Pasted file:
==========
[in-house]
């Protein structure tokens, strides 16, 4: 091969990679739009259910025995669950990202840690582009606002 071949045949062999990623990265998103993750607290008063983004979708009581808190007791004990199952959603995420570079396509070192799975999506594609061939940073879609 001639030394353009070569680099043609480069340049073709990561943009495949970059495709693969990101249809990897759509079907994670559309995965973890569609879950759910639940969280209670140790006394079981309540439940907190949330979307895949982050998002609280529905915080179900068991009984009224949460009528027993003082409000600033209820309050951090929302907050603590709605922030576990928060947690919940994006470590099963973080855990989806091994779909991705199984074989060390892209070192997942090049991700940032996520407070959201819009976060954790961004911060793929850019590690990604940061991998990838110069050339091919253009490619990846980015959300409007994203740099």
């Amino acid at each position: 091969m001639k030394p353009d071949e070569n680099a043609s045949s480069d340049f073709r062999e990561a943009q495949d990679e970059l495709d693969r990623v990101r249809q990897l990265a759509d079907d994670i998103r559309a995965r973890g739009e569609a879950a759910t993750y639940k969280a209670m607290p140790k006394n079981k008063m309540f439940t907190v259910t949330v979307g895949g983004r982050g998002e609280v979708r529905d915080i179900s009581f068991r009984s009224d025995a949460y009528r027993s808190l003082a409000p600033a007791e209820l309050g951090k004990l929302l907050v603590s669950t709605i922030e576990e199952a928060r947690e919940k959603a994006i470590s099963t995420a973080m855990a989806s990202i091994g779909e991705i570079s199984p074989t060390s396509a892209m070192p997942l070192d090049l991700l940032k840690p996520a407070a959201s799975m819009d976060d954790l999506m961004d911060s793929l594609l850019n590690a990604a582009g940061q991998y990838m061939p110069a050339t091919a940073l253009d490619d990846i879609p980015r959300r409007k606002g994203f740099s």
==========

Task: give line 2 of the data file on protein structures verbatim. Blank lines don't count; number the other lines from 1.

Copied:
């Protein structure tokens, strides 16, 4: 091969990679739009259910025995669950990202840690582009606002 071949045949062999990623990265998103993750607290008063983004979708009581808190007791004990199952959603995420570079396509070192799975999506594609061939940073879609 001639030394353009070569680099043609480069340049073709990561943009495949970059495709693969990101249809990897759509079907994670559309995965973890569609879950759910639940969280209670140790006394079981309540439940907190949330979307895949982050998002609280529905915080179900068991009984009224949460009528027993003082409000600033209820309050951090929302907050603590709605922030576990928060947690919940994006470590099963973080855990989806091994779909991705199984074989060390892209070192997942090049991700940032996520407070959201819009976060954790961004911060793929850019590690990604940061991998990838110069050339091919253009490619990846980015959300409007994203740099």